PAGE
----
Archive for August 1st, 2015

Off-duty firefighter assists neighbors during fire

Excerpts from the

Robert Sempoch has responded to a quite a few fires in his 10-year career with the Park Ridge Fire Department. But none occurred as close to home as the one he encountered in June. That’s because the fire broke out in the sixth floor of Sempoch’s own Palatine apartment complex. But even though he wasn’t on the job, officials say he took charge of the situation.

Palatine Fire Chief Scott Andersen sent a letter to Park Ridge Fire Chief Jeff Sorensen complimenting Sempoch for helping evacuate the floor and contain the fire to the apartment unit in which it started, simply by closing the open door. An open door could have easily caused the fire to quickly spread to the hallway and common area of the building, confronting residents who were trying to get out.

Sempoch said he was alerted to the fire when the fire alarm in his building sounded early on the morning of June 10. Sempoch, who lives alone, exited his apartment and noticed smoke in the hallway. Looking for the source, he saw a man step out of unit 609. Inside the apartment, Sempoch said he saw fire.

“I asked him to stay outside,” Sempoch said of the man. “Then I went to my side [of the building] to get my fire extinguisher and called 911 to report the fire. When I came back, unfortunately the person was again inside the apartment.” Sempoch said the man was attempting to put out the fire with an extinguisher. Sempoch also tried to assist, but the fire was too big, he said, and he pushed the resident out of the unit and closed the door.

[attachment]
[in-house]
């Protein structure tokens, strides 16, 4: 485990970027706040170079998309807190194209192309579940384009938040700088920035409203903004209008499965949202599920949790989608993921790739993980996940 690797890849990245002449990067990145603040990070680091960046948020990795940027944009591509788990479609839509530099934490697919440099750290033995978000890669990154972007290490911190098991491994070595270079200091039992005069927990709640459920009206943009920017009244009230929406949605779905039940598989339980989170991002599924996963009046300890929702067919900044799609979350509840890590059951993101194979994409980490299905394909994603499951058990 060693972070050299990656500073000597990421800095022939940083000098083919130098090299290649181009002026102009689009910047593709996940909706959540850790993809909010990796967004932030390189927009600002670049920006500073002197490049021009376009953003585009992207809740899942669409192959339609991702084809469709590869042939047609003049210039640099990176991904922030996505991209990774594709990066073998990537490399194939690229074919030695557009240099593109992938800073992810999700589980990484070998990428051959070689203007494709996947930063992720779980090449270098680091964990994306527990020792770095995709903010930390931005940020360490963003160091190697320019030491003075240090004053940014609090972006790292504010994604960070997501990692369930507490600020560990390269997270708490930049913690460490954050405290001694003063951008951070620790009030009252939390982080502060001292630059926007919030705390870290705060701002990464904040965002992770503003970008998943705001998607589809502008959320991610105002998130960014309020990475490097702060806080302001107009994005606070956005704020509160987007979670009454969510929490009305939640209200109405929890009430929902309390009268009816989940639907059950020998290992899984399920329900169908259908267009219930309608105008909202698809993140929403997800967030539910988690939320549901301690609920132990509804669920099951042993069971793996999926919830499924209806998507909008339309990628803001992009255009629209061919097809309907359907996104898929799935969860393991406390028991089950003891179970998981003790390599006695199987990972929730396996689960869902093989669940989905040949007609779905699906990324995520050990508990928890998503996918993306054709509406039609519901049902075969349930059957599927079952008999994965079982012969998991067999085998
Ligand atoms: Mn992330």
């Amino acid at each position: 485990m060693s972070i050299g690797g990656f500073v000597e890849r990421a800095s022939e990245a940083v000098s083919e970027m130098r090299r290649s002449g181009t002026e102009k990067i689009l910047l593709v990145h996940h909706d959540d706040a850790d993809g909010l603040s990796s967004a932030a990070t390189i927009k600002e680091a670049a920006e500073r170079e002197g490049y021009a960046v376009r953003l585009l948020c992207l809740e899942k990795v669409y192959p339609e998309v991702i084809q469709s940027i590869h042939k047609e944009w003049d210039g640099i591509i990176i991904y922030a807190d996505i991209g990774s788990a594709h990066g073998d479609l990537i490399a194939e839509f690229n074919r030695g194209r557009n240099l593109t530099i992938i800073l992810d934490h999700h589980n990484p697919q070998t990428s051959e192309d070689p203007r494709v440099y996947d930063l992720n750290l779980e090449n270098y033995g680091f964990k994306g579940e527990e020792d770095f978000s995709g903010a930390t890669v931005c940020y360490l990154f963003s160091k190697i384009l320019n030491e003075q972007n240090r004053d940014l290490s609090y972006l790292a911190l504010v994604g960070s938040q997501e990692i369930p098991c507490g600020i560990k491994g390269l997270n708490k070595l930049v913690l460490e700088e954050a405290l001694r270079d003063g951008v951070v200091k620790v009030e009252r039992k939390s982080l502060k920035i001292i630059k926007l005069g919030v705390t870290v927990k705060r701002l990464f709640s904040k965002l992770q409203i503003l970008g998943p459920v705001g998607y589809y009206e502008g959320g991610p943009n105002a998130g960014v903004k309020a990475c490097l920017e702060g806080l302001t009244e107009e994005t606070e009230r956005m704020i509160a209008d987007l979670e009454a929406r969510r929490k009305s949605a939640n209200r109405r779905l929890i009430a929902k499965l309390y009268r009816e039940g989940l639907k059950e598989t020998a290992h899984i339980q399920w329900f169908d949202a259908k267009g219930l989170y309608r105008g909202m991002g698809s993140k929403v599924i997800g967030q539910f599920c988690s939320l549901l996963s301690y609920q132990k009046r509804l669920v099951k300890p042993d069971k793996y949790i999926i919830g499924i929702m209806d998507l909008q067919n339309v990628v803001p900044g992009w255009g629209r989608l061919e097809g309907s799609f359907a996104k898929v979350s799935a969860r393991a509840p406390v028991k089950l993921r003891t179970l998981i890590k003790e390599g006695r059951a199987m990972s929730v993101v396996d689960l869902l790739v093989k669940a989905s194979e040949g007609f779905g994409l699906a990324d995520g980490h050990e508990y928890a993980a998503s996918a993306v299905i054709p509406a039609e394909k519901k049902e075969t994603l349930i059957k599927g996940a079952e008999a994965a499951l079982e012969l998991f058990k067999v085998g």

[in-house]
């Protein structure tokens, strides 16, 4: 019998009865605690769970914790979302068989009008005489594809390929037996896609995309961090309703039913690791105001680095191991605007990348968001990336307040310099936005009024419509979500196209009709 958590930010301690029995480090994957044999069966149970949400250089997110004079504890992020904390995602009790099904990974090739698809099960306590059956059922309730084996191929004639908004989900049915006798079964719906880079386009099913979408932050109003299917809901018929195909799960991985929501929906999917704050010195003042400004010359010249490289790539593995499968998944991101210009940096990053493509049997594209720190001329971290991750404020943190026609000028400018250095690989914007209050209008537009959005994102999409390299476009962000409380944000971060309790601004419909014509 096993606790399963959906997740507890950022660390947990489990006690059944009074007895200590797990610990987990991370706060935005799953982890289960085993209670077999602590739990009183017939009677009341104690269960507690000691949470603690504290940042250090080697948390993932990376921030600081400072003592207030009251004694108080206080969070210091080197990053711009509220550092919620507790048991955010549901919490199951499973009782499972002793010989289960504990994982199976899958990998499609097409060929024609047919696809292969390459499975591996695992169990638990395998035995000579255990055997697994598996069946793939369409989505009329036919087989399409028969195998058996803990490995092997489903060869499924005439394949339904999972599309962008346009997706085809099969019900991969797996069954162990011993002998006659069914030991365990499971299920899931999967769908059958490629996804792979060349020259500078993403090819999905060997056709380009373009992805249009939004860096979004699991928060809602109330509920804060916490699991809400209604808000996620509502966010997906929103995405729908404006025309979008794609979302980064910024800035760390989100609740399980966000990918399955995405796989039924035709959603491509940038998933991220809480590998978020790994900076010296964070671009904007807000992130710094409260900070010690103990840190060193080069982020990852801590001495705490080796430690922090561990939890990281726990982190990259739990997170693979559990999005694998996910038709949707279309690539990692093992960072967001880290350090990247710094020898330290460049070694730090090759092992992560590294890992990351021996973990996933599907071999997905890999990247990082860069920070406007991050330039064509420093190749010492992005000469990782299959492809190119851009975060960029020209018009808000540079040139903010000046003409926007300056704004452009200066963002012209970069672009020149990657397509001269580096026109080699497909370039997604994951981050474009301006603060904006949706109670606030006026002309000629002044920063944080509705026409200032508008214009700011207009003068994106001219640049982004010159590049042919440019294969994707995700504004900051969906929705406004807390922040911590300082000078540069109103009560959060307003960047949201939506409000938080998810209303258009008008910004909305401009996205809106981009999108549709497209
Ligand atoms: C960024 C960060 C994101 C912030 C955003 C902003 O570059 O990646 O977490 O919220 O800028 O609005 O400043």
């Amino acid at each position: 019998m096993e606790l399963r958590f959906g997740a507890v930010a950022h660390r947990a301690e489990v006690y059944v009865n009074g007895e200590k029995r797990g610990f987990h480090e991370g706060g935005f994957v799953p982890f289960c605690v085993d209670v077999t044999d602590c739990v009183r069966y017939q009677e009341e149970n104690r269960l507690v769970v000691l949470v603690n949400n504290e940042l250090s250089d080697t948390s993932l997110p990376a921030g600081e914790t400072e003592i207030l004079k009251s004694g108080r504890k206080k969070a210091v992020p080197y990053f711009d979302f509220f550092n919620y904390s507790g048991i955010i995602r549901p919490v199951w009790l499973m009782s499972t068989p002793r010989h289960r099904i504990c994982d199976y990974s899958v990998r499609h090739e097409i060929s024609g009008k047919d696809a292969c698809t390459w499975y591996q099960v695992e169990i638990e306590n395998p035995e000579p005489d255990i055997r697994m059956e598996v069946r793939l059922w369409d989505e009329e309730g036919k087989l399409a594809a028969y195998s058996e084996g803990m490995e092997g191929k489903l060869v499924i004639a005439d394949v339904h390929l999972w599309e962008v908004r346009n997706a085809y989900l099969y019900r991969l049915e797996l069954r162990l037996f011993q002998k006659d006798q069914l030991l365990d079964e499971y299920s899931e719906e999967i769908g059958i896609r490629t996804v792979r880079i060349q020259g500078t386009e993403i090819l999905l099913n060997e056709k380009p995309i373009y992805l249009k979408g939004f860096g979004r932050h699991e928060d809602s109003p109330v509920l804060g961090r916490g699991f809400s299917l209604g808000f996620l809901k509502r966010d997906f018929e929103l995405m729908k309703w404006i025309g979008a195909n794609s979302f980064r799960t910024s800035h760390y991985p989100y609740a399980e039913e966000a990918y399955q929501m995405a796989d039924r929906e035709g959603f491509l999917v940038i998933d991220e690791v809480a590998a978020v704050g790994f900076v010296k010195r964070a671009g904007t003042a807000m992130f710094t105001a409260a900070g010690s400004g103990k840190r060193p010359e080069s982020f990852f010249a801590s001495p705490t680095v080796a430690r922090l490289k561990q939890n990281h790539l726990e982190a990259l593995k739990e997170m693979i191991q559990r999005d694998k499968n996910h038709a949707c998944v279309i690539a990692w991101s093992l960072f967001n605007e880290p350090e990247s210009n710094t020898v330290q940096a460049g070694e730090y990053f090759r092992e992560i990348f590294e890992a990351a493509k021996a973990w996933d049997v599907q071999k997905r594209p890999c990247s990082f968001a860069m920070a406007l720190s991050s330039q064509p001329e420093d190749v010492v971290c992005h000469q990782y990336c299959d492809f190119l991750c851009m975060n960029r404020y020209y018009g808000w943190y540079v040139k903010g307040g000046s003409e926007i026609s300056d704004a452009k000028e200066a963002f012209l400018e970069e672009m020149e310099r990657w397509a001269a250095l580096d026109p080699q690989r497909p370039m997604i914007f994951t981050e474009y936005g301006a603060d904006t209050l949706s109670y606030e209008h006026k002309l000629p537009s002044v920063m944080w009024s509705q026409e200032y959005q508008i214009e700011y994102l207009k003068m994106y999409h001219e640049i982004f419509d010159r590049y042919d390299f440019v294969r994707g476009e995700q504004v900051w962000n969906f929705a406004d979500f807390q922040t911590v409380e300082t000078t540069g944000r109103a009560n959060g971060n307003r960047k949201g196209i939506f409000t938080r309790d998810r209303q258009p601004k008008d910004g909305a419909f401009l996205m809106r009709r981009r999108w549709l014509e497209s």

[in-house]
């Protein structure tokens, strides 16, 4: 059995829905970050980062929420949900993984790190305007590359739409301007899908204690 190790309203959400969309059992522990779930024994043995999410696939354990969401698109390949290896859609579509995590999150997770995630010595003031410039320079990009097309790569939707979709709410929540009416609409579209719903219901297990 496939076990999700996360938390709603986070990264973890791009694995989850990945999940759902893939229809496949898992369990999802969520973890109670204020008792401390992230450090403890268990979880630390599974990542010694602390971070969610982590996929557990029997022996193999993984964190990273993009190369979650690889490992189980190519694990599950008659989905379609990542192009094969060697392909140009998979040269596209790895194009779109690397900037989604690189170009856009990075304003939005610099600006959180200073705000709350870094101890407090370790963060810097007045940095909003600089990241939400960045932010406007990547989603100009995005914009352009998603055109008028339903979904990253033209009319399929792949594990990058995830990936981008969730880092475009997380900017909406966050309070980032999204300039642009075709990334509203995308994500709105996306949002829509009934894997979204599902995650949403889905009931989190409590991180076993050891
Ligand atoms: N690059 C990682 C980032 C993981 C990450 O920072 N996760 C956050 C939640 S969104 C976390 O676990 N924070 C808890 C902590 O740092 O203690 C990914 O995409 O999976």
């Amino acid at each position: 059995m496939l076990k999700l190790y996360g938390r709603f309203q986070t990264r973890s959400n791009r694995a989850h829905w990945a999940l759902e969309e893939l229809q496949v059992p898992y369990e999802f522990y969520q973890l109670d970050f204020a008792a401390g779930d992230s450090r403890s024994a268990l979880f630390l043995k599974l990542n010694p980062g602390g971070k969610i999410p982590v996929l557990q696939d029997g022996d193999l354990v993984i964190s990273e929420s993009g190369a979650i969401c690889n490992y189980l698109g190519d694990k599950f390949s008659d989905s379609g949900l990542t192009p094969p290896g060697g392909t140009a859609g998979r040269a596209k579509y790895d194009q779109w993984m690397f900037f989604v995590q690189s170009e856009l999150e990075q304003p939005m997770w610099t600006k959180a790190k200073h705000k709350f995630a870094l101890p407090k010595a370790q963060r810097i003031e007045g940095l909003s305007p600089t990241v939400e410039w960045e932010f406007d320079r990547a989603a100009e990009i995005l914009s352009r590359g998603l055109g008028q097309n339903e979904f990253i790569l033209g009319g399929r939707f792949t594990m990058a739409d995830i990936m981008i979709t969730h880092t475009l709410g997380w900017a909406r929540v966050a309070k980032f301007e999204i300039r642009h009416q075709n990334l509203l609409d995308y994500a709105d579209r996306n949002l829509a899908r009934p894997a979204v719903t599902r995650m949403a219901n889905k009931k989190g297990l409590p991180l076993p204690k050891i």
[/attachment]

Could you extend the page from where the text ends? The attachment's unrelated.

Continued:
“At that point, the smoke was almost all the way to the ground, so I went back to my west side hallway and waited for the first firefighters to arrive,” he said. “I told them where the fire was and I tried to get a couple of people out.”

Sempoch knocked on doors, alerting residents to the smoke and fire so they could evacuate.

The only individual injured in the fire was the man who lived in the unit where the fire started [who] was treated for burns at Loyola Medical Center. Unit 609 was destroyed, other apartments on the floor sustained smoke damage and water damage occurred in some fifth-floor units.

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As seen around … Stickney

This from Tyler Tobolt:

Stopped by Stickney FD Saturday afternoon to get some shots of the rigs and fire house. The rest of my photos are here
Thanks Tyler Tobolt
Stickney FD ambulance

Tyler Tobolt photo

Stickney FD fire station

Tyler Tobolt photo

Stickney FD Battalion Chief

Tyler Tobolt photo

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Arlington Park Racetrack fire … 30 years ago

Excerpts from

Friday marked 30 years since one of the biggest fires in Chicago-area history.

The first call came in about a fire at the Arlington International Racecourse in Arlington Heights around 1 a.m. on July 31, 1985.

Firefighter Chuck Kramer, who was off-duty, rushed to the scene.  “I remember hearing the commander say he had a confirmed fire and told them, ‘What’s the most I can have?’ They said, ‘Five alarms.’ He said, ‘Start with that.’”

Seven hours later, some 200 firefighters were battling the blaze.

The massive structure built in 1927 had all kinds of hidden spaces that made it impossible to put it out.

“The fire was burning its way through these hidden spaces, above us, below us, around us. And we couldn’t stop it,” said Kramer.

At one point, the fire chief put in a call to Fort Sheridan.  “He was trying to get ammunitions people out there to blow off the end of the building so we could actually make a firebreak and cut it,” Kramer said. But Pentagon permission would have come too late.

The fire just kept burning until there was nothing left.

Arlington Park owner Dick Duchossois was determined to rebuild and within a month, with crews working non-stop, enough was done to run the Arlington Million, renamed the Miracle Million, that summer.

The fully rebuilt racetrack opened four years later in 1989.

thanks Dan

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